Hoffman is now the president of CSMA’s successor organization, the Idaho Freedom Foundation—a group committed to the very ideas for which Ralph devoted his long life. IFF recently bestowed upon Ralph its first “Lifetime Achievement Award.”
Dick Rowland, president emeritus of the Grassroot Institute of Hawaii, fondly recalled Ralph this way in an e-mail to me a few days ago: “We, our children and our children’s children will be enriched and inspired by Ralph’s sturdy compass of passionate wisdom and hard work that produced accomplishments too numerous to count. He taught us to work harder, faster and smarter for cherished individual liberties. He urged us to make the statists say clearly what they stand for: a bigger, more intrusive government and a less effective citizen. ‘The bigger the government gets, the smaller you get,’ Ralph liked to say.”
Maurice Clements, one of Ralph’s closest and best friends for years, counts among Ralph’s lasting contributions the donation of hundreds of books and the funding of a vast libertarian library at Albertson College in Caldwell, formerly the College of Idaho. Clements notes that Ralph is even better known locally for constructing a 10 x 24-foot reader board sign at the edge of Caldwell near a freeway. For years it has “amused, tantalized and provoked the citizens of Idaho” to think about ideas and in ways they ordinarily wouldn’t. Among the comments Ralph posted on the board were these: “If you don’t believe in Christmas, don’t take the day off” and “What have you done today to save the republic?”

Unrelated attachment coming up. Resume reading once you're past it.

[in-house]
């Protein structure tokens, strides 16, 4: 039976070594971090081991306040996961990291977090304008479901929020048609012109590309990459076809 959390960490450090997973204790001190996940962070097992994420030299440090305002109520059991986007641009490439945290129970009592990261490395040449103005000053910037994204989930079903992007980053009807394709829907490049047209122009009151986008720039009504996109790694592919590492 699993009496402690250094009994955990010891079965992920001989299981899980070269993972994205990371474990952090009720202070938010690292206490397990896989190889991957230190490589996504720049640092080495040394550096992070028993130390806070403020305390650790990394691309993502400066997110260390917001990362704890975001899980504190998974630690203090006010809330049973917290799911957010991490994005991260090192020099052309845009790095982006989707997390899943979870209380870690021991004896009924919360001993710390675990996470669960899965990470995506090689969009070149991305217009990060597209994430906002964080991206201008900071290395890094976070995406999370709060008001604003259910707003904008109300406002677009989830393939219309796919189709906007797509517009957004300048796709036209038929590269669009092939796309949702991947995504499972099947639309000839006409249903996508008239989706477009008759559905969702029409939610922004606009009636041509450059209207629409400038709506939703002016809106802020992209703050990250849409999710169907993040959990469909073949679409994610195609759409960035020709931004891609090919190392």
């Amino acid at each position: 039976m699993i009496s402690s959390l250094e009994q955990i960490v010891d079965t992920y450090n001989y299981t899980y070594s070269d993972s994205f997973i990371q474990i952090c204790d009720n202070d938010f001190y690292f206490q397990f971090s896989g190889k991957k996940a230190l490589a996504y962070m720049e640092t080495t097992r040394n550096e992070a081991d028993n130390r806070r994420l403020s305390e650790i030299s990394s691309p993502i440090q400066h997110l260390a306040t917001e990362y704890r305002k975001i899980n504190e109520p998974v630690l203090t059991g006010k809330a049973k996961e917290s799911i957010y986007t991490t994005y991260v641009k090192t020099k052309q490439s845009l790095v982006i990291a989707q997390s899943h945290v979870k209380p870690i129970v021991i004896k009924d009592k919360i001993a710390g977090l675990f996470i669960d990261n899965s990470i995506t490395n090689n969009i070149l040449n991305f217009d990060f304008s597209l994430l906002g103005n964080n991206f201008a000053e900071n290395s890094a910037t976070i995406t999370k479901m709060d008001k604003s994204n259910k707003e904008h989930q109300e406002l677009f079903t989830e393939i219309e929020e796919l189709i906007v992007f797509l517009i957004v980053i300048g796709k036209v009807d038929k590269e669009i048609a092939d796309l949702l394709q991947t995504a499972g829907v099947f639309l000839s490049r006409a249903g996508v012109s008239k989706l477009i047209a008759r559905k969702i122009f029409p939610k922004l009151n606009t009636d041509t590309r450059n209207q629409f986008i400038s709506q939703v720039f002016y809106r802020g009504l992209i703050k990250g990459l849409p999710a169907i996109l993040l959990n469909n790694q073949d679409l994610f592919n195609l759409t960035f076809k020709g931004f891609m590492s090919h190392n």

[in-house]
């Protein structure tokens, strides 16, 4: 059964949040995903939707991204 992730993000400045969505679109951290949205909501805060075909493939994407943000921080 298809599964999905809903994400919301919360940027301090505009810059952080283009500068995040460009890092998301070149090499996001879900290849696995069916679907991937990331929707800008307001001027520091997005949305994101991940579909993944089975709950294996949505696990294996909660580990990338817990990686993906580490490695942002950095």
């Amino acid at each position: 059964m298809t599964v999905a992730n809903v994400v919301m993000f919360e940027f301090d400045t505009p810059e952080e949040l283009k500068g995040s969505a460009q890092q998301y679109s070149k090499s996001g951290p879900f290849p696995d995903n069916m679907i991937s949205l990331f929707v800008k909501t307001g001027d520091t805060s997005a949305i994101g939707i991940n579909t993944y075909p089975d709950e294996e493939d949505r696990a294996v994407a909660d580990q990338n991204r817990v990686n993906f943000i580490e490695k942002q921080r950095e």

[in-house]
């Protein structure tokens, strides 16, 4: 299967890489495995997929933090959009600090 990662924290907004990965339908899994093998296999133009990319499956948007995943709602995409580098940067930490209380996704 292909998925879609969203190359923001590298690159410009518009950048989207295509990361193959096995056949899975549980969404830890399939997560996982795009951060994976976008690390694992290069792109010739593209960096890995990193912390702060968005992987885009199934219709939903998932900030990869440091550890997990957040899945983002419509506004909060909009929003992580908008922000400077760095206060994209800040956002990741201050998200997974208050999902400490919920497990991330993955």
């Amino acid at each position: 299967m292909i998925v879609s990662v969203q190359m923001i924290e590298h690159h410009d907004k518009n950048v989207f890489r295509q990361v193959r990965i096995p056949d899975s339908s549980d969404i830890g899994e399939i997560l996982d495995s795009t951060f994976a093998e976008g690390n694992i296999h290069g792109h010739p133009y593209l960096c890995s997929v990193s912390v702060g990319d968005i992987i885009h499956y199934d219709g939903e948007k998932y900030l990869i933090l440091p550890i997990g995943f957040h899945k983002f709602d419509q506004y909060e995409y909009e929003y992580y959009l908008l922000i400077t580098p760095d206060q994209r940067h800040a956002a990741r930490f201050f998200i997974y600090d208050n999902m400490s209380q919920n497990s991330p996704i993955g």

After one of Ralph’s recent hospitalizations, friends posted this on the reader board: “Ralph is back home from the hospital. Pray for him.” The when his health deteriorated, they posted this: “Ralph is back in the hospital. Pray for the staff.” Even Ralph laughed at that one. (Thanks to Smeed friend Laird Maxwell for information on the reader board.)
After a contentious and expensive ballot drive, voters in 1986 made Idaho the 21st right-to-work state. For the past 24 years, no worker in that state has been compelled to join or pay dues to a labor organization as a condition of employment. Many people worked to make that happen and significant credit goes to Ralph for planting the intellectual seeds that sprouted with that successful effort. It’s no small coincidence that since 1986, Idaho has been among the most economically healthy of the 50 states.
At FEE, we will always be grateful for Ralph’s work, his fealty to liberty and to our organization as a supporter and trustee. Most recently, in 2008, he teamed up with friend and fellow former FEE trustee Dave Keyston of California to fund the printing of a 50th anniversary edition of Leonard Read’s classic essay, “I, Pencil.” Ralph was passing it out by the hundreds right up until his health took a turn for the worse. He was pushing liberty 24/7 and never let up until his health forced him to.
I last spoke to Ralph on September 3, the Friday before he died. I called his hospital room. He answered, “Larry, how the Hell are you?” We quickly turned to a discussion of the health of “the cause.” One thing seemed to be uppermost in his mind at that moment: giving encouragement and credit to those who work for liberty. We don’t do enough of that, he explained. He never hinted at any need for recognition for himself, but he urged me to implore others in the movement to be constant encouragers of our kindred spirits. I assured him I would do that. It’s a sentiment I share, and I am proud to convey it here.
Kris Mauren of the Acton Institute (and a current FEE trustee) shares this sentiment with Ralph’s many friends and fans: “When I look back and think of Ralph’s single minded focus on liberty, I am embarrassed by how relatively little is my commitment, despite a professional life dedicated to promoting it. What a model of dedication, perseverance and energy he has been! The fight for liberty demands no less from each of us.”
Ralph Smeed, 1921-2010: A life devoted to the right things and never hesitant to say so. He is irreplaceable and will be sorely missed for a very long time.
Links to articles announcing the passing of Ralph Smeed: